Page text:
Health Policy

Parental perceptions of avoidability of their child’s emergency department visit

Singhal, A.; Caplan, D.J.; Jones, M.P.; Kuthy, R.A.; Momany, E.T.; Buresh, C.T.; Damiano, P.C.
08/2015

Abstract

Objectives

To identify the factors associated with paediatric emergency department (ED) visits and parental perceptions of the avoidability of their child’s ED visit.



Design

Cross-sectional study by performing secondary analysis of 2010–2011 Iowa Child and Family Household Health Survey data.

Setting

State-wide representative population-based sample of families with at least one child in the state of Iowa in the USA.

Patients/participants Among the eligible households, 2386 families completed the survey, yielding a cooperation rate of 80%.

Exposure/intervention

Presence of a medical home.

Main outcome measures

Child visiting an ED in the past year; parents believing that ED care could have been provided in a primary-care setting.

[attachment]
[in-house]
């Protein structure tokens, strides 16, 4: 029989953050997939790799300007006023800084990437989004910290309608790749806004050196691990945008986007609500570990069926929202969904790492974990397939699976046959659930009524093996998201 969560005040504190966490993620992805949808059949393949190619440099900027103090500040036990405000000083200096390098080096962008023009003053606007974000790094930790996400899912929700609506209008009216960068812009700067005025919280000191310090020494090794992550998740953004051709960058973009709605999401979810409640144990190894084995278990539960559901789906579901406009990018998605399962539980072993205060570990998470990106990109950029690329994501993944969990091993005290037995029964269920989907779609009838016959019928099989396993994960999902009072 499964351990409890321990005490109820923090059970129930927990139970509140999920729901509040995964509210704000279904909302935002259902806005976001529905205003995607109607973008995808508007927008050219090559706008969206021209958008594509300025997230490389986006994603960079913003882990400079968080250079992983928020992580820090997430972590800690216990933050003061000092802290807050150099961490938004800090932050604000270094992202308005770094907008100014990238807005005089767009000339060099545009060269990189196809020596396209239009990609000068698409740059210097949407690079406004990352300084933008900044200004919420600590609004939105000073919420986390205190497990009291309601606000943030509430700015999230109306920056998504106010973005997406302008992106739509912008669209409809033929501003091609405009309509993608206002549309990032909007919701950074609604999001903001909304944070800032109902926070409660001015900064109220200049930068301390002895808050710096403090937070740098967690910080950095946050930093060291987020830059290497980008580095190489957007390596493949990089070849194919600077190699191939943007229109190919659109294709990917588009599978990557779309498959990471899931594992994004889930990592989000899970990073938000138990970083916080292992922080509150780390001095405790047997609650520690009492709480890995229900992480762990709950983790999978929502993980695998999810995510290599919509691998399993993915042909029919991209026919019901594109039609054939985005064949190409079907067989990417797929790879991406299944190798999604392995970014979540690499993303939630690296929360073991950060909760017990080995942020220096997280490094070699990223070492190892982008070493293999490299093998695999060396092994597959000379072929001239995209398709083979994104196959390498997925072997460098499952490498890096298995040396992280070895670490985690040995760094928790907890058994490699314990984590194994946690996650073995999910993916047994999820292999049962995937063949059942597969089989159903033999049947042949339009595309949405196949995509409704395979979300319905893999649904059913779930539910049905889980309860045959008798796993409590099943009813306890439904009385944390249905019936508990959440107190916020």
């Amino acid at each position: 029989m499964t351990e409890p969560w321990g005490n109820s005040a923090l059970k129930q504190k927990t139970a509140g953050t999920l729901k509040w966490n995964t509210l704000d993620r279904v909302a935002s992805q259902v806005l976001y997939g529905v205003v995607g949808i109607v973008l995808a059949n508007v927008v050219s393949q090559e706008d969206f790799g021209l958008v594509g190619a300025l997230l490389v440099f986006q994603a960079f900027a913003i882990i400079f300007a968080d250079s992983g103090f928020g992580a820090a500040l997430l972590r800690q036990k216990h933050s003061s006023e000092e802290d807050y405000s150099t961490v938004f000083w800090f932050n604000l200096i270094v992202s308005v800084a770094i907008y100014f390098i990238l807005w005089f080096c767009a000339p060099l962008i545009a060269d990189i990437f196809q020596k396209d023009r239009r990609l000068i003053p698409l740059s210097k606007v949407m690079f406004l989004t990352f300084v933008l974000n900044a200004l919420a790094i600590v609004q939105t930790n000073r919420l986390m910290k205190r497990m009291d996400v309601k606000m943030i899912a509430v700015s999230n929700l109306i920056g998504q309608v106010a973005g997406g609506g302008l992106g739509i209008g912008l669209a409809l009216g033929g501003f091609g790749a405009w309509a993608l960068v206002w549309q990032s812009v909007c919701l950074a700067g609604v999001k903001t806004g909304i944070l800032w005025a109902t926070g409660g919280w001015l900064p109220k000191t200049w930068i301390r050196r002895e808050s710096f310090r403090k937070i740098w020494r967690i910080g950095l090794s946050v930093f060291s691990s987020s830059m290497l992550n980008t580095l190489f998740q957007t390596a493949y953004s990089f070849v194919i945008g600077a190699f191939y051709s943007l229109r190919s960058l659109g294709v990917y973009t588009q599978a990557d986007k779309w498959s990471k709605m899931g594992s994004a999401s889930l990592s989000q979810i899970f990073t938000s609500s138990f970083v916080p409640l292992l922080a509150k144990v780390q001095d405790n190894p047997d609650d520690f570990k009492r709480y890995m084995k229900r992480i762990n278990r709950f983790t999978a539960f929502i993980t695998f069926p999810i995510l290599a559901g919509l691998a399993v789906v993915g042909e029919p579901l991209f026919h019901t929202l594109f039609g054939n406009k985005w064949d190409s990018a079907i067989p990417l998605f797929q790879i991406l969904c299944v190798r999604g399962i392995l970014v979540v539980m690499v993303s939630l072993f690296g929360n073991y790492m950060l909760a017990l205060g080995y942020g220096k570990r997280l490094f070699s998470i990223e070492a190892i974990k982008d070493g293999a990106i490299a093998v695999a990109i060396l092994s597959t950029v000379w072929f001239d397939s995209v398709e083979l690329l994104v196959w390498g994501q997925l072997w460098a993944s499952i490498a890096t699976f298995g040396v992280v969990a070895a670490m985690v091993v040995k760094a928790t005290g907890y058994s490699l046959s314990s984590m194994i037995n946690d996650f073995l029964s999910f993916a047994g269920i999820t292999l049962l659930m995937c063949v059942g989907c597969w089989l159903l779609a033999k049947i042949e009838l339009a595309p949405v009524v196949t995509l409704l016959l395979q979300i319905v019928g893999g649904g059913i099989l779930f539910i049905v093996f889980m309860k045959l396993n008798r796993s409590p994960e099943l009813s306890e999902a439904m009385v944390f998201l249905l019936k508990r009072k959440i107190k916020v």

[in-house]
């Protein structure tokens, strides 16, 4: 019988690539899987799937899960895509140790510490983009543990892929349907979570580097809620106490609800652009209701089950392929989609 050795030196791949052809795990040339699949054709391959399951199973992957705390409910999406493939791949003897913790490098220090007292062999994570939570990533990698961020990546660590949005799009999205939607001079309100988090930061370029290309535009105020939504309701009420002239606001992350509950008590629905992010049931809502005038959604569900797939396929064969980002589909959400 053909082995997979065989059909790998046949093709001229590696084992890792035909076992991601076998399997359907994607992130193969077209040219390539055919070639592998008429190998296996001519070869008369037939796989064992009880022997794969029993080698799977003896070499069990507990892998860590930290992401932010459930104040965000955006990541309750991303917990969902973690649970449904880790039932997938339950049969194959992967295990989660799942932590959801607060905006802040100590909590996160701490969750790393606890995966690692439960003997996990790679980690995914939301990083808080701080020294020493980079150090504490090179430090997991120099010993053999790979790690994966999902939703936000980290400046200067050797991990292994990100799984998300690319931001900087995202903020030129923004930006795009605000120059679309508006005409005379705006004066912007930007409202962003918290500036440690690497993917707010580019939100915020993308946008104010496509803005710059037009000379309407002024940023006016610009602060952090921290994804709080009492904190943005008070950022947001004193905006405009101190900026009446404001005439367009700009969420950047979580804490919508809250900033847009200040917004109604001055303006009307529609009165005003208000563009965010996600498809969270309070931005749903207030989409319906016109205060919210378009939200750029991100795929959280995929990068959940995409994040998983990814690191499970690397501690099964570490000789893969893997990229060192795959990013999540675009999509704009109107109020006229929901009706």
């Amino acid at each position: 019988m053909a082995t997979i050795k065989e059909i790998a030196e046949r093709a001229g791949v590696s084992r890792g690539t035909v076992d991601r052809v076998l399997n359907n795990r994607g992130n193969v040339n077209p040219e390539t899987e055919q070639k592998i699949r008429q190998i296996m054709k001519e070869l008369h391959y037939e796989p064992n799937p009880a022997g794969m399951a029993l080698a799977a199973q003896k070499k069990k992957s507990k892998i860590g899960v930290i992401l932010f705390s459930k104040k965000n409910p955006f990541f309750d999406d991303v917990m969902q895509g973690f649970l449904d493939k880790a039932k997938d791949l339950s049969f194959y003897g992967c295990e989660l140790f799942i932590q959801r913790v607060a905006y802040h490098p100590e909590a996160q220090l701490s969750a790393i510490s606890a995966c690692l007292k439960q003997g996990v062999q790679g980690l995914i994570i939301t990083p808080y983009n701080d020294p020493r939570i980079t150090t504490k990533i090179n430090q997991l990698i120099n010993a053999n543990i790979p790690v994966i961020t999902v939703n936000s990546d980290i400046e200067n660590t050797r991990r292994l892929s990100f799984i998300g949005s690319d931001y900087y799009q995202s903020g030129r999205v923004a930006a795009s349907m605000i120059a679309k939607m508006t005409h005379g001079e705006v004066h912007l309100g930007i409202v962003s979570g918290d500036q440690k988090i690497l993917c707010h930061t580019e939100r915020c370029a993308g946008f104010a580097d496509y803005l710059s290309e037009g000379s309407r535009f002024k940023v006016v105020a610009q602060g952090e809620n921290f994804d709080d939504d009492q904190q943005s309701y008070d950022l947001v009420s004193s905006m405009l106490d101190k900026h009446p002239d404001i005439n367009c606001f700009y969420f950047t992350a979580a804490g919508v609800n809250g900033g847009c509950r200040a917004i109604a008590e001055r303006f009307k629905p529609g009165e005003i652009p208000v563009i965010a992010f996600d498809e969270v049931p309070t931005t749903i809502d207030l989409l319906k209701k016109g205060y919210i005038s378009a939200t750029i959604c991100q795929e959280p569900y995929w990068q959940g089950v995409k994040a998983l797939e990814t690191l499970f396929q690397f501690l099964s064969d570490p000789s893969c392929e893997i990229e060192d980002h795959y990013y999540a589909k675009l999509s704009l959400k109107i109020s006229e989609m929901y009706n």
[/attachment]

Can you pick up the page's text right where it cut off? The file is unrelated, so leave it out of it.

Results

Among children who needed medical care in the past year, 26% visited an ED. Younger children, non-Hispanic black children, non-Hispanic others, children whose parents were not married, children who were from food-insecure households and had poorer health status were more likely to visit an ED. Having a medical home was not associated with ED visits (OR=0.80, 95% CI 0.61 to 1.04), even after stratifying by the child’s health status. About 69% of parents who took their child to an ED agreed that ED care could have been provided in a primary-care setting. Parents of children with public insurance, those who were not referred to the ED and those who could not get routine care appointments were more likely to report a primary- care preventable ED visit.

Conclusions

The majority of parents believed that paediatric ED visits could be avoided if adequate primary-care alternatives were available. Expanding access to primary care could lead to a reduction in avoidable ED visits by children.